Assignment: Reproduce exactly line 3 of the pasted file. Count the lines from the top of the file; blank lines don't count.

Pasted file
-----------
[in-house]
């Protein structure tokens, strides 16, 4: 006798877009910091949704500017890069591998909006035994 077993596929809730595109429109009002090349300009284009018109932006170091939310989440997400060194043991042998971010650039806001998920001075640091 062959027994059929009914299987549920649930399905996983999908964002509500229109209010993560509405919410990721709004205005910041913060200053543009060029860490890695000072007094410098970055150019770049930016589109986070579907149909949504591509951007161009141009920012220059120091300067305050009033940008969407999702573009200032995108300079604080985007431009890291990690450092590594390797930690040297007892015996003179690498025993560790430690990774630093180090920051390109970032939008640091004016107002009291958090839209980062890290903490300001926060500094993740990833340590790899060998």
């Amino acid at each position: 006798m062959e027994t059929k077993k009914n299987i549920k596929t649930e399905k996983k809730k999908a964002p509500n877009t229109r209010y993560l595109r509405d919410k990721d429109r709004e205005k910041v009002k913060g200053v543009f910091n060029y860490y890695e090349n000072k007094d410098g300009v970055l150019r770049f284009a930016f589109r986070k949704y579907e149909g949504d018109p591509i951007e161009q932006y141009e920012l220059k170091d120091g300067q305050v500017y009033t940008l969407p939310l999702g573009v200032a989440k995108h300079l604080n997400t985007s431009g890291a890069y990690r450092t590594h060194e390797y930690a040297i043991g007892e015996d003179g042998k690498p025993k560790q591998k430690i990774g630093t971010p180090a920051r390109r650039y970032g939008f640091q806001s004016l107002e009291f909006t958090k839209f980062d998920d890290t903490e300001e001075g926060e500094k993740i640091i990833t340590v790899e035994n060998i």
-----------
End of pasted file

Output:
């Amino acid at each position: 006798m062959e027994t059929k077993k009914n299987i549920k596929t649930e399905k996983k809730k999908a964002p509500n877009t229109r209010y993560l595109r509405d919410k990721d429109r709004e205005k910041v009002k913060g200053v543009f910091n060029y860490y890695e090349n000072k007094d410098g300009v970055l150019r770049f284009a930016f589109r986070k949704y579907e149909g949504d018109p591509i951007e161009q932006y141009e920012l220059k170091d120091g300067q305050v500017y009033t940008l969407p939310l999702g573009v200032a989440k995108h300079l604080n997400t985007s431009g890291a890069y990690r450092t590594h060194e390797y930690a040297i043991g007892e015996d003179g042998k690498p025993k560790q591998k430690i990774g630093t971010p180090a920051r390109r650039y970032g939008f640091q806001s004016l107002e009291f909006t958090k839209f980062d998920d890290t903490e300001e001075g926060e500094k993740i640091i990833t340590v790899e035994n060998i």